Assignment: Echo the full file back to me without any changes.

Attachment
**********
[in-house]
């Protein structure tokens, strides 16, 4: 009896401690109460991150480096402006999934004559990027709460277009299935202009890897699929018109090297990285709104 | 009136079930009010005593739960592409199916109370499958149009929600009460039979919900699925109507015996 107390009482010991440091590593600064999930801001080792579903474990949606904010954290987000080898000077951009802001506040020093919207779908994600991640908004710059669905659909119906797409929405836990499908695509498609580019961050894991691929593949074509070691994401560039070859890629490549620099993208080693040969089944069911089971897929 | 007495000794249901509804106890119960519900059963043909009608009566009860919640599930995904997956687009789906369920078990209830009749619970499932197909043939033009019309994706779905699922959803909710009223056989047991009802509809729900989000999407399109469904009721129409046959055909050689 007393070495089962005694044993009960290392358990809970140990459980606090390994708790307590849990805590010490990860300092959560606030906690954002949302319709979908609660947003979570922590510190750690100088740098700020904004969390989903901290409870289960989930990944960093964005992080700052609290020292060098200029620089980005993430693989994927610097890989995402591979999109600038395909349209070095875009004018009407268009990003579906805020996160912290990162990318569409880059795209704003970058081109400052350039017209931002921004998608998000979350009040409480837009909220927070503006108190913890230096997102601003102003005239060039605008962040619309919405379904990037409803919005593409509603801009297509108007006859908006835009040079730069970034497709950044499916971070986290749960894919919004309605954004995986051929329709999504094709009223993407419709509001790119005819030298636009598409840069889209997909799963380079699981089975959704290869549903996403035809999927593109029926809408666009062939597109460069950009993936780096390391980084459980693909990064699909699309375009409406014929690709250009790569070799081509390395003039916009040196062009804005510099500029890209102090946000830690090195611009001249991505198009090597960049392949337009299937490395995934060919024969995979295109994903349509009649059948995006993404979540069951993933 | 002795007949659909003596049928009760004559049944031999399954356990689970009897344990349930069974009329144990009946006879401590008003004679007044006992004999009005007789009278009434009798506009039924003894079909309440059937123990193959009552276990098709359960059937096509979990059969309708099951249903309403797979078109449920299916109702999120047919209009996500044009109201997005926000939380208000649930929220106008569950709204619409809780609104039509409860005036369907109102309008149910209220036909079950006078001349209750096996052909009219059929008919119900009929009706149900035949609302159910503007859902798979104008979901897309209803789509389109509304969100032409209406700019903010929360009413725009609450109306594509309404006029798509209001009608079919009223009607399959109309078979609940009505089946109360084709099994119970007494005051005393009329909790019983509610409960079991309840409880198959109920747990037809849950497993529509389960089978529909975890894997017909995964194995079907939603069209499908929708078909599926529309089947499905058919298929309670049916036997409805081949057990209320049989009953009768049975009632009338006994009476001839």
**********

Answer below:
[in-house]
């Protein structure tokens, strides 16, 4: 009896401690109460991150480096402006999934004559990027709460277009299935202009890897699929018109090297990285709104 | 009136079930009010005593739960592409199916109370499958149009929600009460039979919900699925109507015996 107390009482010991440091590593600064999930801001080792579903474990949606904010954290987000080898000077951009802001506040020093919207779908994600991640908004710059669905659909119906797409929405836990499908695509498609580019961050894991691929593949074509070691994401560039070859890629490549620099993208080693040969089944069911089971897929 | 007495000794249901509804106890119960519900059963043909009608009566009860919640599930995904997956687009789906369920078990209830009749619970499932197909043939033009019309994706779905699922959803909710009223056989047991009802509809729900989000999407399109469904009721129409046959055909050689 007393070495089962005694044993009960290392358990809970140990459980606090390994708790307590849990805590010490990860300092959560606030906690954002949302319709979908609660947003979570922590510190750690100088740098700020904004969390989903901290409870289960989930990944960093964005992080700052609290020292060098200029620089980005993430693989994927610097890989995402591979999109600038395909349209070095875009004018009407268009990003579906805020996160912290990162990318569409880059795209704003970058081109400052350039017209931002921004998608998000979350009040409480837009909220927070503006108190913890230096997102601003102003005239060039605008962040619309919405379904990037409803919005593409509603801009297509108007006859908006835009040079730069970034497709950044499916971070986290749960894919919004309605954004995986051929329709999504094709009223993407419709509001790119005819030298636009598409840069889209997909799963380079699981089975959704290869549903996403035809999927593109029926809408666009062939597109460069950009993936780096390391980084459980693909990064699909699309375009409406014929690709250009790569070799081509390395003039916009040196062009804005510099500029890209102090946000830690090195611009001249991505198009090597960049392949337009299937490395995934060919024969995979295109994903349509009649059948995006993404979540069951993933 | 002795007949659909003596049928009760004559049944031999399954356990689970009897344990349930069974009329144990009946006879401590008003004679007044006992004999009005007789009278009434009798506009039924003894079909309440059937123990193959009552276990098709359960059937096509979990059969309708099951249903309403797979078109449920299916109702999120047919209009996500044009109201997005926000939380208000649930929220106008569950709204619409809780609104039509409860005036369907109102309008149910209220036909079950006078001349209750096996052909009219059929008919119900009929009706149900035949609302159910503007859902798979104008979901897309209803789509389109509304969100032409209406700019903010929360009413725009609450109306594509309404006029798509209001009608079919009223009607399959109309078979609940009505089946109360084709099994119970007494005051005393009329909790019983509610409960079991309840409880198959109920747990037809849950497993529509389960089978529909975890894997017909995964194995079907939603069209499908929708078909599926529309089947499905058919298929309670049916036997409805081949057990209320049989009953009768049975009632009338006994009476001839």